The Regulatory Flexibility Act (RFA), as amended by the Small Business Regulatory Enforcement Fairness Act of 1996, requires each agency to consider the potential impact of its regulations on small entities, including small businesses, small governmental units, and small nonprofit organizations. The RFA defines a “small business” as a business that meets the size standard developed by the Small Business Administration pursuant to the Small Business Act.

The RFA generally requires an agency to conduct an initial regulatory flexibility analysis (IRFA) and a final regulatory flexibility analysis (FRFA) of any rule subject to notice-and-comment rulemaking requirements, unless the agency certifies that the rule will not have a significant economic impact on a substantial number of small entities. The Bureau also is subject to certain additional procedures under the RFA involving the convening of a panel to consult with small business representatives prior to proposing a rule for which an IRFA is required.

An IRFA is not required here because the proposal, if adopted, would not have a significant economic impact on a substantial number of small entities. The Bureau does not expect the proposal to impose costs on small entities. As discussed above, the Bureau believes that the proposed rule would cause a small reduction in costs on all issuers, including small entity issuers, who would otherwise be required to submit agreements to the Bureau.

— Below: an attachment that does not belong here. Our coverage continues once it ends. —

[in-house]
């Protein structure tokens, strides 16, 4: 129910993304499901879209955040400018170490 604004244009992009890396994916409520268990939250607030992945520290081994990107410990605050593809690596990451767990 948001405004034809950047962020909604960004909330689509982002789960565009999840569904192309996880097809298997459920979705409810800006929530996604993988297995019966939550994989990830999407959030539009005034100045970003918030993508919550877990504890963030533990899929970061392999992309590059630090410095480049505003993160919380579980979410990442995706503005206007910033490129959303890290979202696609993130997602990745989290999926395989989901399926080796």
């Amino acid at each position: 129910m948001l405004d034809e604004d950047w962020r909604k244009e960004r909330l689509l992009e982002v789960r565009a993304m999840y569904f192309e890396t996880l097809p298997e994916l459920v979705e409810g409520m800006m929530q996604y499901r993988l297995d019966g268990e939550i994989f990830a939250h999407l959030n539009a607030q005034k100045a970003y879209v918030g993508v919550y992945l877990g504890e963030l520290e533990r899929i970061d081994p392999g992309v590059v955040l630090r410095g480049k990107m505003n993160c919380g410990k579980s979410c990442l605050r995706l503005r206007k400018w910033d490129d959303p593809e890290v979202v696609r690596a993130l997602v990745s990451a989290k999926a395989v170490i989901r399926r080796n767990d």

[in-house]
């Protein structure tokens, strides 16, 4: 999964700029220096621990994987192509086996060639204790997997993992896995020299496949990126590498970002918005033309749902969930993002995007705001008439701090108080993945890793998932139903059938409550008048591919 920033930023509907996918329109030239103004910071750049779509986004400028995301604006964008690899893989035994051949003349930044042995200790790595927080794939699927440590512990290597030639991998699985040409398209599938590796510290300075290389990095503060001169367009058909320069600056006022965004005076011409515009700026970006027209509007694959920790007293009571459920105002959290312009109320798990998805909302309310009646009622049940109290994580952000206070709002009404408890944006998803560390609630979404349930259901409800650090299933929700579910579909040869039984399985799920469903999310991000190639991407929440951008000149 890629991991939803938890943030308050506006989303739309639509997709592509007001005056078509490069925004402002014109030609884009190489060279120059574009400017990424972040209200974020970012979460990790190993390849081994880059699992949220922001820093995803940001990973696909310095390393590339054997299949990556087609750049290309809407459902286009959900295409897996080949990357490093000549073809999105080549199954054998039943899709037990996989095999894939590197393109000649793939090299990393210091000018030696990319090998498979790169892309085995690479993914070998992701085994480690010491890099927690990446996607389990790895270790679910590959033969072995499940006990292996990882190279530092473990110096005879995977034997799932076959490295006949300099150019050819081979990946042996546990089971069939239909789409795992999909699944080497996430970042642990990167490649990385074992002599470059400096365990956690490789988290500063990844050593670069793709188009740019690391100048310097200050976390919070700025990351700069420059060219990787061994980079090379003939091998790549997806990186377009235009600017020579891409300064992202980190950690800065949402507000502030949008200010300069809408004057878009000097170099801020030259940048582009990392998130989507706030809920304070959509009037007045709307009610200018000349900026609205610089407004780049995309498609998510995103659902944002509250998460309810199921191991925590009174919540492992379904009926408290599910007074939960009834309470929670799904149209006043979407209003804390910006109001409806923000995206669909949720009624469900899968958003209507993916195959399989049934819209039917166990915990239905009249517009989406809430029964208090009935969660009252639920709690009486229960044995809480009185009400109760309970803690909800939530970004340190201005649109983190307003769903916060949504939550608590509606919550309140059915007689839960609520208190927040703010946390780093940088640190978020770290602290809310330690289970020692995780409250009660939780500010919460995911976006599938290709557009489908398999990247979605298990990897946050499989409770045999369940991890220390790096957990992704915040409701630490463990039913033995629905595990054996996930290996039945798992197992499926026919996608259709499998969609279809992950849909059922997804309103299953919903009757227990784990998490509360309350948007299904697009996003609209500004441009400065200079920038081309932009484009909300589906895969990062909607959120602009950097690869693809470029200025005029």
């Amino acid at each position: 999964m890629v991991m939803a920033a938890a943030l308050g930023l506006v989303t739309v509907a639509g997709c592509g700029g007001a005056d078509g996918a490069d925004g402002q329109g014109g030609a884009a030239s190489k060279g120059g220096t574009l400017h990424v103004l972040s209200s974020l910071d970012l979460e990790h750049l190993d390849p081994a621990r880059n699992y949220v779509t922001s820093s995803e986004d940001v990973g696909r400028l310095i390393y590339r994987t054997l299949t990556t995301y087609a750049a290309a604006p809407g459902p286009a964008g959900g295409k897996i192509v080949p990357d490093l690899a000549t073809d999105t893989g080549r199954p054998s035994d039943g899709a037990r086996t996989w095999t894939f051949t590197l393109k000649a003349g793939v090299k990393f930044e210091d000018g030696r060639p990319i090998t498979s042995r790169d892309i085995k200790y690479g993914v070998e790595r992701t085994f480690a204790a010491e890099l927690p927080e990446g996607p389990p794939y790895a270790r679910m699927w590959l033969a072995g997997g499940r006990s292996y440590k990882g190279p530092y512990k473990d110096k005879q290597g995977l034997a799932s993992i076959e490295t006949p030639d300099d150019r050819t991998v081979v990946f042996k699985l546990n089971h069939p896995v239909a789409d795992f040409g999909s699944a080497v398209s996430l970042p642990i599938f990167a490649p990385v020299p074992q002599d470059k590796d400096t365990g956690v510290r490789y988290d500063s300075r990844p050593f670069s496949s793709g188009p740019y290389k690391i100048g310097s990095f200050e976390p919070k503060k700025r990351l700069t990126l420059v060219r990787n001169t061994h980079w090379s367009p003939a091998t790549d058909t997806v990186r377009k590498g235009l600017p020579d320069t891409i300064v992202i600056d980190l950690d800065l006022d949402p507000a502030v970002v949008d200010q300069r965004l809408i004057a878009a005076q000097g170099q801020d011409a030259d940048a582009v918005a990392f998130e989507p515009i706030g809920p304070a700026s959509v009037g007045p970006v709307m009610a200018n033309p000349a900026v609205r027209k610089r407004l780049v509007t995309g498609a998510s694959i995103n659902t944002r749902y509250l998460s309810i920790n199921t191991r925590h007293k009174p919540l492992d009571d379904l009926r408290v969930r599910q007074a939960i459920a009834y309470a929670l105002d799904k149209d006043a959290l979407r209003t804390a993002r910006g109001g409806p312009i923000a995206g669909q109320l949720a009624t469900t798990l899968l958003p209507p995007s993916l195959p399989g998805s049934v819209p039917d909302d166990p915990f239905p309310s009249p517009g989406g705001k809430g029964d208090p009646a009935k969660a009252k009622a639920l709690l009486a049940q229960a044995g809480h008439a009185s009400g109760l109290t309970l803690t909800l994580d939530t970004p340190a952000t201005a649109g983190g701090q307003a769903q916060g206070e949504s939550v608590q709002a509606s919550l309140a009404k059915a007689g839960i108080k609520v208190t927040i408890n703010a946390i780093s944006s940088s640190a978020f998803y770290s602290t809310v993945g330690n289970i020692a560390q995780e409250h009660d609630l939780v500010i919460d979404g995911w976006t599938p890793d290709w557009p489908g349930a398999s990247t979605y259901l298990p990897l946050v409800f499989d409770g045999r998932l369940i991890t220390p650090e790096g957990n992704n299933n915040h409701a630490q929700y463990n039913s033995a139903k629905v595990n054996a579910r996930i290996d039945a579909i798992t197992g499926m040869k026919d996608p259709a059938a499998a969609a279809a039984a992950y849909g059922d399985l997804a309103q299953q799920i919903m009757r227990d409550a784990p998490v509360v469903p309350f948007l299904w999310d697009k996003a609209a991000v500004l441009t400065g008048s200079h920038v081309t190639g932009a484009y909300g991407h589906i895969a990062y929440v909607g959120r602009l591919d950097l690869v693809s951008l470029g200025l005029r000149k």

Accordingly, the undersigned certifies that this proposal, if adopted, would not have a significant economic impact on a substantial number of small entities.

VIII. Paperwork Reduction Act Analysis

Under the Paperwork Reduction Act of 1995 (PRA) (44 U.S.C. 3501 et seq.), Federal agencies are generally required to seek the Office of Management and Budget (OMB) approval for information collection requirements prior to implementation. Under the PRA, the Bureau may not conduct or sponsor and, notwithstanding any other provision of law, a person is not required to respond to an information collection unless the information collection displays a valid control number assigned by OMB.

The Bureau is currently seeking a new OMB control number for the information collection in § 1026.58(c).[10] The Bureau expects to obtain this control number prior to the first business day on or after April 30, 2016, which is the date on which the information collection in § 1026.58(c) would resume if the proposed rule were finalized.

The Bureau welcomes comments on any aspect of this proposal for purposes of the PRA. Comments should be submitted as outlined in the ADDRESSES section above. All comments will become a matter of public record.